Frankly the details of the injury itself play somewhat of a minor role in this story. I don't have a dramatic Krista Duchene broken femur finish or wiping out on ice on High Park's Spring Road hill story to tell. Put simply, I have a pain in my foot that I've never had before and that pain is not resolving. My days have been comprised of balancing my fear of making it worse with losing the running gains I've made. But instead of talking pain, swelling or meds, I want to talk about the side of injury that people don't typically think about. Those unexpected things that have come up since I realized the words "I'm injured" were a reality.
This is the biggie. Uncertainty of what the injury is. Uncertainty of who to go to for answers. Uncertainty of how long it will take to get better. Uncertainty of if I should rest or not. Uncertainty of making things worse. Uncertainty of if I will be able to do this race or that race. Uncertainty of how to sort through the varied advice, recommendations and information I've received.
In the past when I've had a medical issue I'd make an appointment with my doctor, dentist or optometrist. I guess maybe I've been lucky up till now as I've typically found answers fairly quickly or was sent for further testing or referred to a specialist who could provide assistance. With this injury I've had a hard time figuring out where to get answers. I've tried a couple routes, but have resigned myself to the fact that I'm going to have to wait the three weeks to see the sports medicine doctor. I'm impatient when it seems like something that should be pretty straight forward and it's a matter of scheduling that holds me back from those answers. I've practically considered breaking into the medical tent at a race to get a sports doctor to just take a peek at my foot. I only hope that when I finally get to see him that he'll have answers for me and that I don't do something in the meantime that sets me back further while waiting. I truly wish there was a system to assist athletes in navigating the system.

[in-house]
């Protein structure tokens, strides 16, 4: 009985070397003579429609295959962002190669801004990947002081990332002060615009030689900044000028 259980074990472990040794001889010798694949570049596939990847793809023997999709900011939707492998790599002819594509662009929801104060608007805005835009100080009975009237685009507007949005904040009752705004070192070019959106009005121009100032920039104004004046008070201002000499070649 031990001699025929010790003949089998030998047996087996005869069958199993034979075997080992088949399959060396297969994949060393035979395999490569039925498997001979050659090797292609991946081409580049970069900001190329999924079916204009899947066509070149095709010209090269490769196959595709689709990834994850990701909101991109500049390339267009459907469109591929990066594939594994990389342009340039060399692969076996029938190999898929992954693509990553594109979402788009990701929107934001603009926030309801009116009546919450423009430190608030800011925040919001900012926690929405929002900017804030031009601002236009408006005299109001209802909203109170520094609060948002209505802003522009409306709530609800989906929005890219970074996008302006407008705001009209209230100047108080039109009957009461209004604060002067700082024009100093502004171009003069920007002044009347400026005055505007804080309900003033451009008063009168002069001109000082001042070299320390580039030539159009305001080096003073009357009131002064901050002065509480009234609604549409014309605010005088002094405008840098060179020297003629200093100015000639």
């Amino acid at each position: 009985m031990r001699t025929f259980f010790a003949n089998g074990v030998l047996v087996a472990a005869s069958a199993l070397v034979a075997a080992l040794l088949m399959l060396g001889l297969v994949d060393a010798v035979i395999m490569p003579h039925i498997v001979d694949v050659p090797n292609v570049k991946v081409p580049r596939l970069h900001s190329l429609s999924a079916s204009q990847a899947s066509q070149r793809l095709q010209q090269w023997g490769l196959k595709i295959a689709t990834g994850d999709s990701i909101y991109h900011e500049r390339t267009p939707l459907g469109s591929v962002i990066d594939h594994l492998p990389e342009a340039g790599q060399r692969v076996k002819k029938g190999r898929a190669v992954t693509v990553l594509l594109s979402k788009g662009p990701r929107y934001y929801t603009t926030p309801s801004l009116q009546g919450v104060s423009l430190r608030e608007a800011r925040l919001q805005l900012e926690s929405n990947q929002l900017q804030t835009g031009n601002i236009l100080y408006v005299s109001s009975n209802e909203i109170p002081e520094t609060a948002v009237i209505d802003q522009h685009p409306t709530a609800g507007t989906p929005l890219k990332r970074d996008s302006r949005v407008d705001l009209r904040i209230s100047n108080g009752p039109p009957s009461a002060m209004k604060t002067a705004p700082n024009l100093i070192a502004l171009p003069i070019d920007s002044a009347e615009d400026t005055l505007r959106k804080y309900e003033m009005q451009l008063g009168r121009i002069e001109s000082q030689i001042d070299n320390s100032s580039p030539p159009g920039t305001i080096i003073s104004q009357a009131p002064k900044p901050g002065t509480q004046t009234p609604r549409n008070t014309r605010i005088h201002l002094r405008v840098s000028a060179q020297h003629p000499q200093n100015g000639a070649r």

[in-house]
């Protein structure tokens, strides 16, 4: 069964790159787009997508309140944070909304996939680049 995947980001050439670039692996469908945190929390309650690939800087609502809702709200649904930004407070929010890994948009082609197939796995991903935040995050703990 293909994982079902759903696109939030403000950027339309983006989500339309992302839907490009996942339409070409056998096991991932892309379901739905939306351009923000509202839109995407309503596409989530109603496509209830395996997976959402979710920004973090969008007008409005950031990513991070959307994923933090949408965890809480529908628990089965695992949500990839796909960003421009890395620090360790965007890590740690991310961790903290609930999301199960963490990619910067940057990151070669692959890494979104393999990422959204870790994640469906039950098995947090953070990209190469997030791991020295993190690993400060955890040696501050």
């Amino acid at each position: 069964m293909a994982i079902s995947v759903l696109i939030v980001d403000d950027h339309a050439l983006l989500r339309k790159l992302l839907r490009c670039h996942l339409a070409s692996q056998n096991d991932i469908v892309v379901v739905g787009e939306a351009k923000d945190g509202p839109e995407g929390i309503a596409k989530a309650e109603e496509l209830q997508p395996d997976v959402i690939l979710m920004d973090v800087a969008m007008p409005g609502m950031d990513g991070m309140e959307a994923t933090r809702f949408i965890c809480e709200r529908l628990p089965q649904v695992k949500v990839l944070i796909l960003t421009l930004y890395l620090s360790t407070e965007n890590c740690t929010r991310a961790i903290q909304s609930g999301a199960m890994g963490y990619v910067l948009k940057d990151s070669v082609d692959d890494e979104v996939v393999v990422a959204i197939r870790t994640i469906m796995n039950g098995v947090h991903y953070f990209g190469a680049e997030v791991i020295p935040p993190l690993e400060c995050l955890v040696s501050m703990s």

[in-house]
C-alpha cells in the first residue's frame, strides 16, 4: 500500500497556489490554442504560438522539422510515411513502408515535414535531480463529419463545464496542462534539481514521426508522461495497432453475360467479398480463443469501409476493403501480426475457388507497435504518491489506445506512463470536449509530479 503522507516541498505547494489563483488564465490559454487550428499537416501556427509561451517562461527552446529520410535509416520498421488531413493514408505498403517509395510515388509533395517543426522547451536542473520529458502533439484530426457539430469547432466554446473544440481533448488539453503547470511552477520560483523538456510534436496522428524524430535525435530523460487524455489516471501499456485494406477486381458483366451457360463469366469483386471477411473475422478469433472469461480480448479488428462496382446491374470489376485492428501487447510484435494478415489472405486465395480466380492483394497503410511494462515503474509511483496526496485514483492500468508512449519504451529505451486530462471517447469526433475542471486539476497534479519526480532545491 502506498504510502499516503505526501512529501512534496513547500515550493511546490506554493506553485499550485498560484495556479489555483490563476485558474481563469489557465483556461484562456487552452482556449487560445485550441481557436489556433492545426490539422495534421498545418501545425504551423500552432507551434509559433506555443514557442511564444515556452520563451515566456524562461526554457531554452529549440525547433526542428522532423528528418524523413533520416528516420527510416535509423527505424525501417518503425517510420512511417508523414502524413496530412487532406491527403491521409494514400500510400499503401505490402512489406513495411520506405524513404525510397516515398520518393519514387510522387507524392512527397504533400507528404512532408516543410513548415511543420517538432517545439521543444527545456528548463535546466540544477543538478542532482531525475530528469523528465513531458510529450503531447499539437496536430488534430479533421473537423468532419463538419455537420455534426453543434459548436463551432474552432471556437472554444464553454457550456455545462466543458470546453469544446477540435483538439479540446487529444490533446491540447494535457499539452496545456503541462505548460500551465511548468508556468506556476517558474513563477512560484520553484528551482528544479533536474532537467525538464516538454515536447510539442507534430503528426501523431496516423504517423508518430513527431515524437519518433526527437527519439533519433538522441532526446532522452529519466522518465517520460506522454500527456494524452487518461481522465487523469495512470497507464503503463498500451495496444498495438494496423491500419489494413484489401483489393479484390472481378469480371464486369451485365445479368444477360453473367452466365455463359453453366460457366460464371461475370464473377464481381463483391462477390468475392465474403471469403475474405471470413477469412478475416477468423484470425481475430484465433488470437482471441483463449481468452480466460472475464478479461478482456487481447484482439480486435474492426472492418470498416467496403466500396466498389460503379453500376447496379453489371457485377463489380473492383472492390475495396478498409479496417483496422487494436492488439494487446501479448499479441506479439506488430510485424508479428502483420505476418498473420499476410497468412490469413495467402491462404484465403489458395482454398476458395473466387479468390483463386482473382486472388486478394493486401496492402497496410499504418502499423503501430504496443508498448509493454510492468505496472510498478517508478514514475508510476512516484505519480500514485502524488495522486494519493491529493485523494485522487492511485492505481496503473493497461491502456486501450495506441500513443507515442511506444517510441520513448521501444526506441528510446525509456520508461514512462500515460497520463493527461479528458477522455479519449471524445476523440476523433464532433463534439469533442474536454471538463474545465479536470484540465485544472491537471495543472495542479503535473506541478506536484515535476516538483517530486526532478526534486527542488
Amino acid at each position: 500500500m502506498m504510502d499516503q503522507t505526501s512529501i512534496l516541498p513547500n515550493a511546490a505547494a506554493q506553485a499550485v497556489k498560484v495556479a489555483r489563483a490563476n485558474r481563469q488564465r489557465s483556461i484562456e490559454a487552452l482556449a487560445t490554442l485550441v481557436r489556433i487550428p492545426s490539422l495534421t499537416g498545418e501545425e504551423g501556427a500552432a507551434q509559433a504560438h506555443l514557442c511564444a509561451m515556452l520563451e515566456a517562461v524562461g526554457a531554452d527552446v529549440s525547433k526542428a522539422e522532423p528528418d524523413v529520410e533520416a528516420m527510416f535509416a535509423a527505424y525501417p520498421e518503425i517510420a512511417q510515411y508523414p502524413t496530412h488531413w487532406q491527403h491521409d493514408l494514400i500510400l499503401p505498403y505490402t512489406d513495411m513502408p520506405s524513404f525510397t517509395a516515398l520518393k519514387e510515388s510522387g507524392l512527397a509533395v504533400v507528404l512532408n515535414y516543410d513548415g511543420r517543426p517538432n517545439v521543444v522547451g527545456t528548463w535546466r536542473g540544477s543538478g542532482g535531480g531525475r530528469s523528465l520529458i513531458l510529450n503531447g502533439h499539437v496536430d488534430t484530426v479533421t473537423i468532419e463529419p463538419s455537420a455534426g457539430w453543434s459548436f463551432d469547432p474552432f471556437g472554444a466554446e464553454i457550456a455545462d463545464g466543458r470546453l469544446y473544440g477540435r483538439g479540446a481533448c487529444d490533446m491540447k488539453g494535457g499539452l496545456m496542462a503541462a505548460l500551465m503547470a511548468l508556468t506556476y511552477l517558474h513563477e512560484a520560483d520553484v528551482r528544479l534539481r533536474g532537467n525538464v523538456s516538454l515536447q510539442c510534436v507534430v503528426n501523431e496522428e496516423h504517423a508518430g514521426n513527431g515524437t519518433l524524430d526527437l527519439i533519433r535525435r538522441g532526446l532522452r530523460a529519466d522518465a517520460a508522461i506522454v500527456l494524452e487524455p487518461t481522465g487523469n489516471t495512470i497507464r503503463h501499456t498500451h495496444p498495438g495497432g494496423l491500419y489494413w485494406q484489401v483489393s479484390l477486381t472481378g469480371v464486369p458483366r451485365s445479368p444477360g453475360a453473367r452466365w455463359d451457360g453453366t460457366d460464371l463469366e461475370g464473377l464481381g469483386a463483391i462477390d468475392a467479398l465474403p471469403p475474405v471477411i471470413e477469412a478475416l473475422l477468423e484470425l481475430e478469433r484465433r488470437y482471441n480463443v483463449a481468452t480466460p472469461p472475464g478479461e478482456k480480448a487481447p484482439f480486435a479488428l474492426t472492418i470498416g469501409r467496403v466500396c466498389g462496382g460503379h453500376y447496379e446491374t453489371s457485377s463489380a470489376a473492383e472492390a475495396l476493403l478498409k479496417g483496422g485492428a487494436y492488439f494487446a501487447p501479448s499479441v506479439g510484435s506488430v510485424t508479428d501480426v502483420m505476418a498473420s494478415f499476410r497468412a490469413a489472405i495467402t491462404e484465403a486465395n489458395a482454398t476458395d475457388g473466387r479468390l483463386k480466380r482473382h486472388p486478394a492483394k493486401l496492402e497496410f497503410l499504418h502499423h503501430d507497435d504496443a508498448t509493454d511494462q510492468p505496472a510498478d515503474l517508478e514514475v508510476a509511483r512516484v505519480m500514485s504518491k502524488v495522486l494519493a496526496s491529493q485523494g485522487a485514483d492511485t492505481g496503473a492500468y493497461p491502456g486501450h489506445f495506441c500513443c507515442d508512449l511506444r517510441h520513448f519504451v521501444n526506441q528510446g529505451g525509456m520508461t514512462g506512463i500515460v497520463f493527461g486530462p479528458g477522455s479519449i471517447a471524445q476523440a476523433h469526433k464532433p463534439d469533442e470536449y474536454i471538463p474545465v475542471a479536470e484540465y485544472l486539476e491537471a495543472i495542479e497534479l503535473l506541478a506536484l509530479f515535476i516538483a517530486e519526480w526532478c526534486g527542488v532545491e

As I tried to figure out where to get help, I thought that reaching out to those who had gone through something similar could provide me with guidance. I told a couple people in confidence in the first couple days. As time went on and I wasn't getting any better I felt the pressure to tell others when it became obvious that something was up. I was turning down invites to run and even my social media posts that were previously very running based had evolved to food, family, dogs and nature. The word 'injury' is one of the worst words in a runner's vocabulary. Some of the reactions I've gotten as I tell those around me (or they hear from others) have honestly surprised me. From daily notes of support to recommendations, to opinions, to doubt to silence. Admittedly this has been hard for me to deal with. I guess the plus is that I've learned when I hear someone is injured, I'll just let them know I'm there. The most comfort I've had these past days has been from those that just let me know exactly this.